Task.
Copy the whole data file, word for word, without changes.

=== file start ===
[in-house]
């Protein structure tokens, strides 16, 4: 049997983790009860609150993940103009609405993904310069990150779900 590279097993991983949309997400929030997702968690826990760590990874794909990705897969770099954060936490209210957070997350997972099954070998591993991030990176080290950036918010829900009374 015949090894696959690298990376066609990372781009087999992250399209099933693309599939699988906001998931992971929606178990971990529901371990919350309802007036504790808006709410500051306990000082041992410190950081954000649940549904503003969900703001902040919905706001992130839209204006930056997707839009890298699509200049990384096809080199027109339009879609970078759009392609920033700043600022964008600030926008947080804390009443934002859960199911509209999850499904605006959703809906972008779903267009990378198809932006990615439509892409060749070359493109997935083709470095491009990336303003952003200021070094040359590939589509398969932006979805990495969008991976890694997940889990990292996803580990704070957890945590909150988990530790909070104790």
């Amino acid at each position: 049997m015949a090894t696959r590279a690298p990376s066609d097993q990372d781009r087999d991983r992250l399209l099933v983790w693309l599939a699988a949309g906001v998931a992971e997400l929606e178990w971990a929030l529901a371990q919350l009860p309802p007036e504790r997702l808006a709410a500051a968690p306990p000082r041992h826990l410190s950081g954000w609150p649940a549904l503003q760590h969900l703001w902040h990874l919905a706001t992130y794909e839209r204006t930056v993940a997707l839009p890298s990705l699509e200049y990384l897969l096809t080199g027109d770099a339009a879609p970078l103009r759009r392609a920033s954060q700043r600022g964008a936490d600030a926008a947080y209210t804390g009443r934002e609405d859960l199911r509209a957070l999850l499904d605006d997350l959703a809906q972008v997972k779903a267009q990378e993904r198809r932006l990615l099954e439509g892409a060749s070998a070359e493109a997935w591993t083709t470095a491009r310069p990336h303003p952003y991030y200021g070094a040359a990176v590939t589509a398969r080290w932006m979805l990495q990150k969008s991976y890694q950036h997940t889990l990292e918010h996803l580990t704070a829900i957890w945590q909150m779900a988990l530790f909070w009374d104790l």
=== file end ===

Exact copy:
[in-house]
């Protein structure tokens, strides 16, 4: 049997983790009860609150993940103009609405993904310069990150779900 590279097993991983949309997400929030997702968690826990760590990874794909990705897969770099954060936490209210957070997350997972099954070998591993991030990176080290950036918010829900009374 015949090894696959690298990376066609990372781009087999992250399209099933693309599939699988906001998931992971929606178990971990529901371990919350309802007036504790808006709410500051306990000082041992410190950081954000649940549904503003969900703001902040919905706001992130839209204006930056997707839009890298699509200049990384096809080199027109339009879609970078759009392609920033700043600022964008600030926008947080804390009443934002859960199911509209999850499904605006959703809906972008779903267009990378198809932006990615439509892409060749070359493109997935083709470095491009990336303003952003200021070094040359590939589509398969932006979805990495969008991976890694997940889990990292996803580990704070957890945590909150988990530790909070104790």
């Amino acid at each position: 049997m015949a090894t696959r590279a690298p990376s066609d097993q990372d781009r087999d991983r992250l399209l099933v983790w693309l599939a699988a949309g906001v998931a992971e997400l929606e178990w971990a929030l529901a371990q919350l009860p309802p007036e504790r997702l808006a709410a500051a968690p306990p000082r041992h826990l410190s950081g954000w609150p649940a549904l503003q760590h969900l703001w902040h990874l919905a706001t992130y794909e839209r204006t930056v993940a997707l839009p890298s990705l699509e200049y990384l897969l096809t080199g027109d770099a339009a879609p970078l103009r759009r392609a920033s954060q700043r600022g964008a936490d600030a926008a947080y209210t804390g009443r934002e609405d859960l199911r509209a957070l999850l499904d605006d997350l959703a809906q972008v997972k779903a267009q990378e993904r198809r932006l990615l099954e439509g892409a060749s070998a070359e493109a997935w591993t083709t470095a491009r310069p990336h303003p952003y991030y200021g070094a040359a990176v590939t589509a398969r080290w932006m979805l990495q990150k969008s991976y890694q950036h997940t889990l990292e918010h996803l580990t704070a829900i957890w945590q909150m779900a988990l530790f909070w009374d104790l």